Multiple school districts and county offices of education have recently received California Public Records Act or Freedom of Information Act requests for copies of board members’ “surety bonds.” The request may claim that all public officials, including elected board members, are required to obtain a surety bond and may state that the district or COE is obligated to send a copy of the bond to the requestor. This has understandably raised questions for local educational agencies, who likely did not find any such requirement in their policies or practices.
What is a surety bond?
Generally speaking, a surety bond is a guarantee under which a surety company promises to pay an obligee, if the person for whom the bond is issued fails to perform certain obligations stated in the bond.
Are school board or county board members in California required to have surety bonds?
No. Some states appear to have surety bond requirements for governing board members, but California has no requirement for school board or county board of education members to file a surety bond. School districts in California must have a liability insurance policy to provide coverage in the event of a claim against a board member, instead of individual bonds for board members.
As noted in CSBA’s model Board Bylaw 9260, the governing board must provide insurance necessary to protect board members and employees while acting within the scope of their office or employment in accordance with Education Code section 35208. Section 35208 requires governing boards to insure the district for liability for death, personal injury or damage/loss of property, and to insure the personal liability of board members and district officers and employees for damages caused by their negligent act or omission when acting within the scope of their office or employment.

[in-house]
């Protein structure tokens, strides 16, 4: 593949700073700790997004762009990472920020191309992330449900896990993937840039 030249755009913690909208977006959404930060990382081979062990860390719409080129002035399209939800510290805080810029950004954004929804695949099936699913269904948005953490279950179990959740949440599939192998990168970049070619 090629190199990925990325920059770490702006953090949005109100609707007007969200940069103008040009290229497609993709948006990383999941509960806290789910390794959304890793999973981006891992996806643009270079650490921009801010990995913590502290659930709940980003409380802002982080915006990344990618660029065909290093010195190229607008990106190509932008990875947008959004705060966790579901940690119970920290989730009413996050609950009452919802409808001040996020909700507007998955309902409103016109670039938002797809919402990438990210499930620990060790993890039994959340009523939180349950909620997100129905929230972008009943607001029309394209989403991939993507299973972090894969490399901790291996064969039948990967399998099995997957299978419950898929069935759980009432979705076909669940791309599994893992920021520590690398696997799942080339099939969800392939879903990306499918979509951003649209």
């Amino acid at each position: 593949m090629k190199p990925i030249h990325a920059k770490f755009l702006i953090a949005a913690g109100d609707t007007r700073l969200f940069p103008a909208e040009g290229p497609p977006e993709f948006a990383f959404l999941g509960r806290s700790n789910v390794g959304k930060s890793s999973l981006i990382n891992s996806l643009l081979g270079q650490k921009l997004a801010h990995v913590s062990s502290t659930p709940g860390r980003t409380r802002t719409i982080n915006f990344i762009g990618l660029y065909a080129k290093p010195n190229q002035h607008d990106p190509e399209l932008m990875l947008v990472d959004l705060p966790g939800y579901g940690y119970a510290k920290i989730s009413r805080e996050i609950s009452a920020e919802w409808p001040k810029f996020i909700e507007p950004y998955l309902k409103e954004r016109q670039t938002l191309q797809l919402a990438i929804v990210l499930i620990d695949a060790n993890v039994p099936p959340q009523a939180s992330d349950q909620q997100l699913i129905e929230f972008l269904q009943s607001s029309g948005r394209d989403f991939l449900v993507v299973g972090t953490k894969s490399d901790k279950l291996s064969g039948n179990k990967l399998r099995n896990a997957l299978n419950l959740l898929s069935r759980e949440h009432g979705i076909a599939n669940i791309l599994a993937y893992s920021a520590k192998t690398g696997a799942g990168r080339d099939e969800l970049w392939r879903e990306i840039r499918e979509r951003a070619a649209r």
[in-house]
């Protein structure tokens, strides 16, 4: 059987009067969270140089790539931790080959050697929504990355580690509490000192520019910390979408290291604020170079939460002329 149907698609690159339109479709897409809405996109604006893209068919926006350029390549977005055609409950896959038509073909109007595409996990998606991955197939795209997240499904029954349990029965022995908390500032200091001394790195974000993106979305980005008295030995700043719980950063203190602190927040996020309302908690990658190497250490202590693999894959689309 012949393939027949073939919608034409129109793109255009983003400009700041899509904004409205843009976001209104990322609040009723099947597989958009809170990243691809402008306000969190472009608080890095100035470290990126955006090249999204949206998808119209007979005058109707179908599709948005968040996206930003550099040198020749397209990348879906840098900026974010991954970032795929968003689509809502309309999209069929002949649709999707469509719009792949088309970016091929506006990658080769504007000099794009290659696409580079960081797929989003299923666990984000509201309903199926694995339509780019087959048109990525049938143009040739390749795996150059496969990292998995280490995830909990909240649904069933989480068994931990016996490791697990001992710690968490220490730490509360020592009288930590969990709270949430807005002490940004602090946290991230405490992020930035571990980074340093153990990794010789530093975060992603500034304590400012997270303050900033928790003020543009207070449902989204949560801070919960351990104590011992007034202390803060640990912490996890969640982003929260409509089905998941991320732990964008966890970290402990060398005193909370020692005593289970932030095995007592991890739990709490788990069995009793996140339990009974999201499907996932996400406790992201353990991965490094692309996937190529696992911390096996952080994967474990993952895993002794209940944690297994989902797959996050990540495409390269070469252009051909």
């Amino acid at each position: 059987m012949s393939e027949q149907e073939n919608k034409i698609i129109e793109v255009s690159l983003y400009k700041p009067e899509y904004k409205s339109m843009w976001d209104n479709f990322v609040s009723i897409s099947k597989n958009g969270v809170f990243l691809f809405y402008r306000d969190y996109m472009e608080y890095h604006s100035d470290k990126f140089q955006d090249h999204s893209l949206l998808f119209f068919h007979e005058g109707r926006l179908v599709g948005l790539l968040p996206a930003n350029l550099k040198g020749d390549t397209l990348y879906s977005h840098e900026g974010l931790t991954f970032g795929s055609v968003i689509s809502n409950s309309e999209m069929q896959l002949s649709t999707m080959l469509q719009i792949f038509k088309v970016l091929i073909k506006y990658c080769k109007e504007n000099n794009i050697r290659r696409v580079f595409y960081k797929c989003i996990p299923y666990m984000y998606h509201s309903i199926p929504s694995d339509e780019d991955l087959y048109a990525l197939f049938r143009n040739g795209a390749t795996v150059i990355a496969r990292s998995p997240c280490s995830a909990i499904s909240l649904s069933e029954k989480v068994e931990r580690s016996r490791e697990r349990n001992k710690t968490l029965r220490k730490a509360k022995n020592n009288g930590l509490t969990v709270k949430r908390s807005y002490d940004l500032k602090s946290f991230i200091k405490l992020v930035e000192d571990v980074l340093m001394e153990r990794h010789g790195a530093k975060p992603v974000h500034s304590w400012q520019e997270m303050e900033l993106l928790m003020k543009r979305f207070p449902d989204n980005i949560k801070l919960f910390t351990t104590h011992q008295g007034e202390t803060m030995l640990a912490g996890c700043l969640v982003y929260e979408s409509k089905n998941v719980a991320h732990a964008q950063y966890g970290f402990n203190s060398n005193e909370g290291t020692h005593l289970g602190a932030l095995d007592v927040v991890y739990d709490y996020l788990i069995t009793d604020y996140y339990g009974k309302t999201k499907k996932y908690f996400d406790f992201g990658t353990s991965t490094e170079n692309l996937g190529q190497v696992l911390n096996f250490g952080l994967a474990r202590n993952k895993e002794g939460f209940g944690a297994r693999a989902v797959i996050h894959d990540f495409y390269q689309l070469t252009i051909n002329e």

Why are school districts receiving these requests?
There appear to be ongoing campaigns in multiple states to influence school board decisions by claiming school board members will be personally liable and forced to pay complainants money from surety bonds for decisions the complainants object to. A website encouraging this type of campaign to oppose COVID-19 related restrictions, “Bonds for the Win,” states that “[t]he Public Official is personally liable for each and every claim that is filed against their Surety Bond. He only has two choices now. Listen to our demands and change or pay us the full amount of his surety bond.”
Can boards be forced to change their policies in response to these requests?
No. The threat to hold board members personally liable and recover funds against a surety bond is not a valid legal claim, and board members do not need to alter board decisions based on this novel method of public comment. Board members should review Board Bylaw 9260 for information regarding personal liability for their actions as board members.
Please note that the information provided here by CSBA is for informational purposes and is not legal advice. Please contact your district or county office of education’s legal counsel, or CSBA’s District and County Office of Education Legal Services, for legal questions related to this information.